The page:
A Melbournian in Sydney: part 1

Before I came to Australia I wasn’t really aware of the Melbourne-Sydney rivalry; although I had noticed that people I spoke to who had visited or lived in Australia had a clear preference for one or the other, I didn’t realise that this would extend as far and wide as it does.

In a nutshell, as far as I have gathered, Melbournians think Sydney is overrated and that its people are unfriendly and arrogant. Beyond the famous sights, I was told, there isn’t much to the city, and a weekend there is all you need, whereas Melbourne has more depth. On the other hand, Sydneysiders don’t think Melbourne has much to offer, either to resident or tourist. It was a little like asking a Londoner to compare London and Birmingham; a slightly confused, ‘isn’t it obvious?’ reaction, as if they were being asked whether they’d rather a bunch of flowers or a kick in the crotch, but a vague explanation like ‘there’s just more going on here’ or ‘because it’s Sydney‘, with a wistful afterthought that Melbourne property prices are lower.


What makes this rivalry so interesting to me is that the cities are actually pretty equal and have experienced a real back and forth of superiority over the years. Sydney is the older of the two, its beginnings more firmly rooted in the founding rhetoric of modern Australia – the national holiday of Australia Day is on 26 January, after the day in 1788 that settlers arrived in Sydney Harbour – but Melbourne was the first to produce real wealth and development, thanks to the gold rush in the mid 19th Century. Melbourne was the newly independent federation’s first capital city in 1901, but Sydney is now the country’s centre of big business. Their populations are very close, around the 4 million mark, and they have both hosted the Olympics. In short, there’s not really much between them on paper, so I was interested to see Australia’s most famous city from the ground.

The Sydney Harbour Bridge

One of the best things about sleeper trains is that you often arrive in the middle of a city bright and early in the morning, and you can get going straight away without waiting around for baggage or long taxi rides. I arrived at Sydney Central Station at 7:00am after an adequate but not entirely comfortable night in the cheap seats, dropped my bag at my hostel, and by 8:00am I was standing at Circular Quay looking at the Harbour Bridge. As everyone that has ever encountered me knows before 10am knows, I am not a morning person by any stretch of the imagination, but there is something wonderful about walking through a city on a quiet Saturday morning, watching market stalls being set up and joggers on the quayside. I walked up through The Rocks, the oldest part of the city built on a steep gradient looking over the harbour, and up to the bridge which I walked across and back again, enjoying the view.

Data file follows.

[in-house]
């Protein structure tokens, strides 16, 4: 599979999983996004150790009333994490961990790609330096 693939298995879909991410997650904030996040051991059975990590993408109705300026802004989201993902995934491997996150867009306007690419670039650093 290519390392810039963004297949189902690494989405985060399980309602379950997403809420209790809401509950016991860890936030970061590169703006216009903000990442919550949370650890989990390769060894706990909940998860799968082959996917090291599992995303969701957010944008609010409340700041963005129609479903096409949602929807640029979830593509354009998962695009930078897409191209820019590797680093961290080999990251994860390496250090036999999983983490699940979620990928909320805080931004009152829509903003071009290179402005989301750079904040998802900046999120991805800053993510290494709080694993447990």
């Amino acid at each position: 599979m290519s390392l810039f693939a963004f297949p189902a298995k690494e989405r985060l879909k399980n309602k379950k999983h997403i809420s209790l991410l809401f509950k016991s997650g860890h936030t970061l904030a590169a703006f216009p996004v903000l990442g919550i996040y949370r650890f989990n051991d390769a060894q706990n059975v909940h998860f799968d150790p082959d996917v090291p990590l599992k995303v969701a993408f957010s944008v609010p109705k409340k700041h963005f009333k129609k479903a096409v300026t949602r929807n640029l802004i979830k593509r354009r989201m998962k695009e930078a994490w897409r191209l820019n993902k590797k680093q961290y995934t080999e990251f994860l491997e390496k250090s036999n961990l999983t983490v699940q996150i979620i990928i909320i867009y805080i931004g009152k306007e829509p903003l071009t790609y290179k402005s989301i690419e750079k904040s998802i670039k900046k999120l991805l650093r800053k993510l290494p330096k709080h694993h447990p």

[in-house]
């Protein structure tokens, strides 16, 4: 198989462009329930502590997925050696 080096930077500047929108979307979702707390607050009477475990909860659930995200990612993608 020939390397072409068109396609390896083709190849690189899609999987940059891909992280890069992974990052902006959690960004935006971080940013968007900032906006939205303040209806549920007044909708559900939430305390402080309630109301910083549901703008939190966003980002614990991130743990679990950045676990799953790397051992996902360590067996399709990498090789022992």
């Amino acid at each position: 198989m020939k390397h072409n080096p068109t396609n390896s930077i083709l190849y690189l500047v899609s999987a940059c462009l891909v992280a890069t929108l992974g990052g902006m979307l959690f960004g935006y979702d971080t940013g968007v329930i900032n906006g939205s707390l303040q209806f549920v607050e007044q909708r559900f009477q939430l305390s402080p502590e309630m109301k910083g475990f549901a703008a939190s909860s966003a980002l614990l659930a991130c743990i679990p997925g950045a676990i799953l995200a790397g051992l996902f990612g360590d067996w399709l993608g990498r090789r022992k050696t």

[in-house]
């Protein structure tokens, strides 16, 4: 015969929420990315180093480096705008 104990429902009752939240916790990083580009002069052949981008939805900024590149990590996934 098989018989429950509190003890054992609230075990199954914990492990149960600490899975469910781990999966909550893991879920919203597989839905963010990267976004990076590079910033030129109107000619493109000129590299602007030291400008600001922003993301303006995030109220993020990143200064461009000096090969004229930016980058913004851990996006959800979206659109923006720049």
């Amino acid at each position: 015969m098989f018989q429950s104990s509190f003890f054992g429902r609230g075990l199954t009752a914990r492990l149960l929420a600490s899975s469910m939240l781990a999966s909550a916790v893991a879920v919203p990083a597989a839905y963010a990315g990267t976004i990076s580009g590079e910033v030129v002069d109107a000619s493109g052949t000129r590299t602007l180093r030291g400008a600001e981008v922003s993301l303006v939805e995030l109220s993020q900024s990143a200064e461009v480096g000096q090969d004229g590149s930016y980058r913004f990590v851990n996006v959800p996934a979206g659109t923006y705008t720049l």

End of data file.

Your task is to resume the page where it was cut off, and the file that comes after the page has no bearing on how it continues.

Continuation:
View from the Harbour Bridge

Returning to The Rocks, I wandered around the cobbled streets noticing the old warehouses and factories with tall chimneys now transformed into cafes, museums and gift shops, down to the quayside. Walking around a new city I often find myself comparing it to places I’ve been before, and I was quite surprised to find that this part of Sydney reminded me of the Birmingham canals; the water, the clear industrial heritage re-purposed and transformed into trendy shops and restaurants.

Unlike in Birmingham, however, the view is framed by the iconic view of the Harbour Bridge and Opera House, as well as the ‘Voyager of the Seas’, the 300m long, 15 deck monster cruise ship docked next to Circular Quay for the day, hulking ridiculously over the little boats and ferries in the harbour.

After stopping for brunch I visited the Rocks Discovery Centre, a small but informative museum about the history of the area in a building that was at various times a tailor’s shop and a sheep dip factory. By the time I left it had become much busier on the streets and as I walked past Circular Quay there were crowds of people queuing for the public ferries, around the headland, across the harbour to the zoo, or out to the beach at Manly.

Circular Quay

From there I walked to the Opera House, buying my ticket for the concert that evening, and then away from the water through the huge and lovely Botanical Gardens. There I paid a visit to the Art Gallery of New South Wales and tried and largely failed to understand some modern art on display there as part of this year’s ‘Biennale of Sydney’, Australia’s largest contemporary arts festival, before heading back to the hostel through the city’s shopping area and Chinatown back to relax before my evening out.

The Botanical Gardens

4 thoughts on “A Melbournian in Sydney: part 1”

  1. Your post makes me miss Sydney! As a non-Australian, I feel I have liberty to say that both cities have so much to offer. They’re different but both great in their own right.


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